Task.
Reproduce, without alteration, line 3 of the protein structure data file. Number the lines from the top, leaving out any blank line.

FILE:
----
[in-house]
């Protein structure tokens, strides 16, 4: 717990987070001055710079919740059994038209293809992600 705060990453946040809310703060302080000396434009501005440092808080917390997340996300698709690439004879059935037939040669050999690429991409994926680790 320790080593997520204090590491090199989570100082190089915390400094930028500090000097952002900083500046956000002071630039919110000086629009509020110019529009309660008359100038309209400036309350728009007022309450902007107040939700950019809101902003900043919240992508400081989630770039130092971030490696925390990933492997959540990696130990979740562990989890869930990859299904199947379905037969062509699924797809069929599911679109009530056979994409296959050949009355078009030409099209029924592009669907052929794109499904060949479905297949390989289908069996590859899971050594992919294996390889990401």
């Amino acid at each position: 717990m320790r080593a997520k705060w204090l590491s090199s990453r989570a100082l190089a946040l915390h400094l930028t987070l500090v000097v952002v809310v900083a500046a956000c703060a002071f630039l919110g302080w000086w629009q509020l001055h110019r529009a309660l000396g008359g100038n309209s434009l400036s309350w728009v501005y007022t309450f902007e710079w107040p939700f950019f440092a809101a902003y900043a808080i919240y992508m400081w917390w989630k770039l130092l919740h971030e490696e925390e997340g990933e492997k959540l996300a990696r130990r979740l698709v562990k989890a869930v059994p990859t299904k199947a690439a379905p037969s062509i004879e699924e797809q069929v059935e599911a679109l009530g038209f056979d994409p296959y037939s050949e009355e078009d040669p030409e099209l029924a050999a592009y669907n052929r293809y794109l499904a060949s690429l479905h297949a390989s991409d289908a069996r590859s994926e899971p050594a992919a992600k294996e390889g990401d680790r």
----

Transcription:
């Amino acid at each position: 717990m320790r080593a997520k705060w204090l590491s090199s990453r989570a100082l190089a946040l915390h400094l930028t987070l500090v000097v952002v809310v900083a500046a956000c703060a002071f630039l919110g302080w000086w629009q509020l001055h110019r529009a309660l000396g008359g100038n309209s434009l400036s309350w728009v501005y007022t309450f902007e710079w107040p939700f950019f440092a809101a902003y900043a808080i919240y992508m400081w917390w989630k770039l130092l919740h971030e490696e925390e997340g990933e492997k959540l996300a990696r130990r979740l698709v562990k989890a869930v059994p990859t299904k199947a690439a379905p037969s062509i004879e699924e797809q069929v059935e599911a679109l009530g038209f056979d994409p296959y037939s050949e009355e078009d040669p030409e099209l029924a050999a592009y669907n052929r293809y794109l499904a060949s690429l479905h297949a390989s991409d289908a069996r590859s994926e899971p050594a992919a992600k294996e390889g990401d680790r």